ATTENDANCE POLICY: Instructors are required to keep attendance records and report absences. The instructor may excuse absences for cogent reasons, but missed work must be made up within the term of enrollment. Work missed through unexcused absences must also be made up within the term of enrollment, but unexcused absences may carry further penalties. In the event of two consecutive weeks of unexcused absences in a term of enrollment, the student will be administratively withdrawn, resulting in a grade of “F”. An Incomplete will not be issued to a student who has unexcused or excessive absences recorded for a course. Students receiving Military Tuition Assistance (TA) or Veterans Administration (VA) educational benefits must not exceed three unexcused absences in the term of enrollment. Excessive absences will be reported to the appropriate agency and may result in a monetary penalty to the student. Reports of F grade (attendance or academic) resulting from excessive absence for students receiving financial assistance from agencies not mentioned above will be reported to the appropriate agency.
LATE SUBMISSION OF COURSE MATERIALS: Timely completion is built into some assignment criteria. Late work of daily assignments will be accepted up to one week late, but the grade will be reduced. Late submission of reading files will not be accepted and will be recorded as a “zero”. Late submission of presentations, take-home midterm exam, group presentation, resource notebook, and take-home final exam will result in grade reductions of 25%. Absolutely no late work will be accepted after the assigned time of the final. Any missing assignments after the finals date will be recorded as a “zero”.
i. Some motivational activity or device to get the children’s attention, build motivation, and tap into prior knowledge. It is important to include some open-ended discussion. This is called an anticipatory set.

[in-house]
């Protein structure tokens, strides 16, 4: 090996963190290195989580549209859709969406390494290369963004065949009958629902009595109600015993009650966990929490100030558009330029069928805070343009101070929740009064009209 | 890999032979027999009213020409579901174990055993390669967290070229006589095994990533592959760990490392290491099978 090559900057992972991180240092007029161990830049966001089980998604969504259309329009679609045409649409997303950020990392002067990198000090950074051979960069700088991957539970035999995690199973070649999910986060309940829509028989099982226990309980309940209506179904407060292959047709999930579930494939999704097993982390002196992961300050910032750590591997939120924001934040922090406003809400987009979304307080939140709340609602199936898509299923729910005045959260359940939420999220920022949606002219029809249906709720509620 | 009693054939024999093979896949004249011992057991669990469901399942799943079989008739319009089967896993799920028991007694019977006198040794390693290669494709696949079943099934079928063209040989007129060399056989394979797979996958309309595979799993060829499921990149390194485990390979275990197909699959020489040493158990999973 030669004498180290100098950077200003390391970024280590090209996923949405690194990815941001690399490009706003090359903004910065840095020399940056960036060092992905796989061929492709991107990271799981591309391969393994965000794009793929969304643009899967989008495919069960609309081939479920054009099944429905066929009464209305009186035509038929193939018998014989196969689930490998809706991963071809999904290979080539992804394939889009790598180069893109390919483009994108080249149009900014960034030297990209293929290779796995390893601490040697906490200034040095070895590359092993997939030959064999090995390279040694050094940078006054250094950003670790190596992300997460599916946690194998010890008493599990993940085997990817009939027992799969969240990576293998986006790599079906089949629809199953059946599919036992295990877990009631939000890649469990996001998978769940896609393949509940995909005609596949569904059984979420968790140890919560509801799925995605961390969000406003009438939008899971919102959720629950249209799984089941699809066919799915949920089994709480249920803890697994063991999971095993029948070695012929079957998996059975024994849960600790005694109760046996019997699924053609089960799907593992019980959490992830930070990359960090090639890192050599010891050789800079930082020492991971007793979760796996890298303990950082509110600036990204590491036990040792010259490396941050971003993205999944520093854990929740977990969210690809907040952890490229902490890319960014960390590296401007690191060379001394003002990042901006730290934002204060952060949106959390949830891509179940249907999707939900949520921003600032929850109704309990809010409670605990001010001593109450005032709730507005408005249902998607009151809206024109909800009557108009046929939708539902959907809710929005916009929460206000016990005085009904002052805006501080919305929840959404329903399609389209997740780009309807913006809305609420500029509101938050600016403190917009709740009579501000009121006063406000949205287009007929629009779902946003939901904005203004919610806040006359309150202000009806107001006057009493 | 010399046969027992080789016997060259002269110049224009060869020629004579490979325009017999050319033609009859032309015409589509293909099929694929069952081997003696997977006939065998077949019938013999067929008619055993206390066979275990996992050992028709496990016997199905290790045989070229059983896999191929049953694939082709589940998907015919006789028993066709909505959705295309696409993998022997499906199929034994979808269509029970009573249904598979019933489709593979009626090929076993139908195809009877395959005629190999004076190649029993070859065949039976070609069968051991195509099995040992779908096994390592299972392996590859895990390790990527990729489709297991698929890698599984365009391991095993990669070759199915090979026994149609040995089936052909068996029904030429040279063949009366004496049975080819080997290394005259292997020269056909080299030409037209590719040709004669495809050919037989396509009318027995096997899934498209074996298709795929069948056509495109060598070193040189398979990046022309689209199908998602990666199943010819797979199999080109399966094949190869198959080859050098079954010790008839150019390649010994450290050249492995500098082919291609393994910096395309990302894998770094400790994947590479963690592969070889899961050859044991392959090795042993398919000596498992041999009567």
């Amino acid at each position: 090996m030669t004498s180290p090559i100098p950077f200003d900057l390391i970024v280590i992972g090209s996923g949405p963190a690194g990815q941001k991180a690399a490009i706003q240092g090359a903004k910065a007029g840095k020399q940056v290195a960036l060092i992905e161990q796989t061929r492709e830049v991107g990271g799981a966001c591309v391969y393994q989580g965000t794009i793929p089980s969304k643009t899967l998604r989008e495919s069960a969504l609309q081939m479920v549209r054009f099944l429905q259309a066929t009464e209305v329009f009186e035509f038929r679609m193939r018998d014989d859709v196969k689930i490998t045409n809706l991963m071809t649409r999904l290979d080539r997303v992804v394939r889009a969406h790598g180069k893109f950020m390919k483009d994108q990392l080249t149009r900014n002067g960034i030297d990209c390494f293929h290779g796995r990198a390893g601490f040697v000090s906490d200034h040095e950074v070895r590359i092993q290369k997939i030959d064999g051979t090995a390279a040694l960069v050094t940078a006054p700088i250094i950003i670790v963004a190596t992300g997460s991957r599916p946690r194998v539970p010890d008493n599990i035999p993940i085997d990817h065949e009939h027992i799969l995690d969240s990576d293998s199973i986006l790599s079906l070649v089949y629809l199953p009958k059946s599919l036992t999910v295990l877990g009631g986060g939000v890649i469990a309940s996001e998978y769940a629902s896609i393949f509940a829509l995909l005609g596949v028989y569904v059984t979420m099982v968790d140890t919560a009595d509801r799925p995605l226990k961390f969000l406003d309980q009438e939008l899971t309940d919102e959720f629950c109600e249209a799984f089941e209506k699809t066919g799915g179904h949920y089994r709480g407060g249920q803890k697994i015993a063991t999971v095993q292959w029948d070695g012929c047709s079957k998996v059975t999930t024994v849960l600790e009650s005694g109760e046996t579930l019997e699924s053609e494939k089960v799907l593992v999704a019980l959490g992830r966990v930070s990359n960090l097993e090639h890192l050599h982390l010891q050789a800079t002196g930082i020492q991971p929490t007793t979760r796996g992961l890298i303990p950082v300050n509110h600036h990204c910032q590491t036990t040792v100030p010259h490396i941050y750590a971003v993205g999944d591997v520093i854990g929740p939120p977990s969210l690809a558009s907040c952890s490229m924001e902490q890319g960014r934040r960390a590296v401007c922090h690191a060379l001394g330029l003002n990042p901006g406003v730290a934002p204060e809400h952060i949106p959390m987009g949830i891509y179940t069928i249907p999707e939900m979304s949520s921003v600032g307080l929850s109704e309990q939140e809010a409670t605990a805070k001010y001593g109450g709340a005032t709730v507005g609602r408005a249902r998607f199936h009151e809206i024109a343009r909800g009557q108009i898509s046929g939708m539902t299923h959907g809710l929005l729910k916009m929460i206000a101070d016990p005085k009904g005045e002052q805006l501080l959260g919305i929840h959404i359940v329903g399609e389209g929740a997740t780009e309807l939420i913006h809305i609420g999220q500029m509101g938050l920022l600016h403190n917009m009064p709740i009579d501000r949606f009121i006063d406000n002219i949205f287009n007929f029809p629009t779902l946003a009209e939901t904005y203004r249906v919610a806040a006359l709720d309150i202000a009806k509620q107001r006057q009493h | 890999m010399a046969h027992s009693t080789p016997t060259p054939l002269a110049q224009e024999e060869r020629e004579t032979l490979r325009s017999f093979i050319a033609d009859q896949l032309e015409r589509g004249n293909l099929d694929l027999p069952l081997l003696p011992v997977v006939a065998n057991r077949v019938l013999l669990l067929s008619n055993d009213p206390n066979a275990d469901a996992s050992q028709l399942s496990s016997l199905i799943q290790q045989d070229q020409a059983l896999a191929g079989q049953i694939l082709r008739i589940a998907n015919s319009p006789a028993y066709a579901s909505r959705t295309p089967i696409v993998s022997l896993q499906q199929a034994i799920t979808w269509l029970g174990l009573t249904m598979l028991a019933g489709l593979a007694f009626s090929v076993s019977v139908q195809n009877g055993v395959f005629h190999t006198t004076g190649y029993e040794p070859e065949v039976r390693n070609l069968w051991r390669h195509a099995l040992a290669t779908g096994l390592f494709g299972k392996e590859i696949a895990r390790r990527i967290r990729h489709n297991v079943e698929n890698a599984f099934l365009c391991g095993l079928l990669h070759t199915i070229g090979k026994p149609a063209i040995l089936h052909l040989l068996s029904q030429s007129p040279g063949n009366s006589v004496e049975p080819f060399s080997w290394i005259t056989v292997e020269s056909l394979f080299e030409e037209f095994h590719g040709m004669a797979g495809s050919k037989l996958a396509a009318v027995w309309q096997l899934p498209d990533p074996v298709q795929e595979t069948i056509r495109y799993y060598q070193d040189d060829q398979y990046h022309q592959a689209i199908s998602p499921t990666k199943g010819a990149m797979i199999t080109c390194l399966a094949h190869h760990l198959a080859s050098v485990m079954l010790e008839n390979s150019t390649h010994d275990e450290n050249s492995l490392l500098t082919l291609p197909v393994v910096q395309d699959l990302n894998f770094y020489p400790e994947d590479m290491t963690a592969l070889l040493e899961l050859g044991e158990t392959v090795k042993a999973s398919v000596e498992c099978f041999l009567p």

ii. Reading all or parts of the book in a well practiced, interesting manner.
iii. An activity that relates to the book. Again, incorporate open-ended discussion. There is a wide range of possibilities, but the activity should do one or more of the following:
1. Integrate with teaching topics and learning outcomes
2. Allow students to express themselves creatively
3. Help students understand the diversity in our society.
4. Build literacy (reading, writing, speaking, listening, critical viewing, visually representing)
For lesson presentations, please submit the following:
A 2 page lesson plan outlining the activities you did before, during, and after reading (or sampling) the book. At the top, include a full bibliography for the book. Follow the format given to you for a formal lesson plan. Include examples of anything you would give to the children if you were doing this with a classroom. If a creative project is involved, include a sample or samples. Please make a copy of your lesson plan for each member of the class as well as the instructor (you do not have to make activity samples for everyone, just the instructor). If this is not financially feasible, please let the instructor know and she will have it done for you. Do not be afraid to ask. These should be submitted the day of your lesson presentation.
A self-evaluation that includes: what you think went well, what did not, and what you would do differently next time, how you decided on the book and activity, how you went about planning, other ideas you may have come up with before, during, or after, and general reflections about what you learned from doing this. These should be two or more pages. You submit this to the instructor the next class period following your presentation.
· Accommodations and/or Adaptations for Special Needs Students in the Regular Classroom
There will be discussions that will focus on the needs of diverse learners. From the discussions each student will develop a graphic organizer of possible accommodations and/or adaptations that a classroom teacher might use during a children’s literature lesson. This will be handed in after everyone has done their lesson plan/book presentation.
The resource file consists of brief but focused annotations for 100 children’s books that you have read this semester. Each annotation should include the following:
· Full bibliography for each book
· The genre(s) it may be categorized under.
· The age level(s) it should be used with.
· A one-sentence synopsis of the book.